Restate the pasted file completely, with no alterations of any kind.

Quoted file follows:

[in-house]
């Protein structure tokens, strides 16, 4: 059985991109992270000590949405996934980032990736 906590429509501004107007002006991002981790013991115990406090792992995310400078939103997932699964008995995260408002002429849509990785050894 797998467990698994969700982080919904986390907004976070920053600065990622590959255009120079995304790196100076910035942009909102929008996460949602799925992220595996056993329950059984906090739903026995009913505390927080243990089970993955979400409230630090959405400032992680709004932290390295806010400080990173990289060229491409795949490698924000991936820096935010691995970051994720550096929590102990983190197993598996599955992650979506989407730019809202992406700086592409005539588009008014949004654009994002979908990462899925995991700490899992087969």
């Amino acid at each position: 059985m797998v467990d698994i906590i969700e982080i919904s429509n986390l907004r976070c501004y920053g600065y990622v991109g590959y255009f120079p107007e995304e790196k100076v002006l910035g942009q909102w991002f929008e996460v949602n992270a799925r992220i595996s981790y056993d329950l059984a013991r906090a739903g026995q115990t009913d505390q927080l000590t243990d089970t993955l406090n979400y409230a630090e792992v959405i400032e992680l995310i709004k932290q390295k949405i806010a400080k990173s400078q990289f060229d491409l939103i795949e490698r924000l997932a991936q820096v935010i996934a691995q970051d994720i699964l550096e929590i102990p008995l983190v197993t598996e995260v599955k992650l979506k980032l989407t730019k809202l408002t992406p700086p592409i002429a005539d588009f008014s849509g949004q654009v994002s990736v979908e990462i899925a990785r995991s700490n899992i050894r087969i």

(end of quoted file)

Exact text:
[in-house]
């Protein structure tokens, strides 16, 4: 059985991109992270000590949405996934980032990736 906590429509501004107007002006991002981790013991115990406090792992995310400078939103997932699964008995995260408002002429849509990785050894 797998467990698994969700982080919904986390907004976070920053600065990622590959255009120079995304790196100076910035942009909102929008996460949602799925992220595996056993329950059984906090739903026995009913505390927080243990089970993955979400409230630090959405400032992680709004932290390295806010400080990173990289060229491409795949490698924000991936820096935010691995970051994720550096929590102990983190197993598996599955992650979506989407730019809202992406700086592409005539588009008014949004654009994002979908990462899925995991700490899992087969």
């Amino acid at each position: 059985m797998v467990d698994i906590i969700e982080i919904s429509n986390l907004r976070c501004y920053g600065y990622v991109g590959y255009f120079p107007e995304e790196k100076v002006l910035g942009q909102w991002f929008e996460v949602n992270a799925r992220i595996s981790y056993d329950l059984a013991r906090a739903g026995q115990t009913d505390q927080l000590t243990d089970t993955l406090n979400y409230a630090e792992v959405i400032e992680l995310i709004k932290q390295k949405i806010a400080k990173s400078q990289f060229d491409l939103i795949e490698r924000l997932a991936q820096v935010i996934a691995q970051d994720i699964l550096e929590i102990p008995l983190v197993t598996e995260v599955k992650l979506k980032l989407t730019k809202l408002t992406p700086p592409i002429a005539d588009f008014s849509g949004q654009v994002s990736v979908e990462i899925a990785r995991s700490n899992i050894r087969i």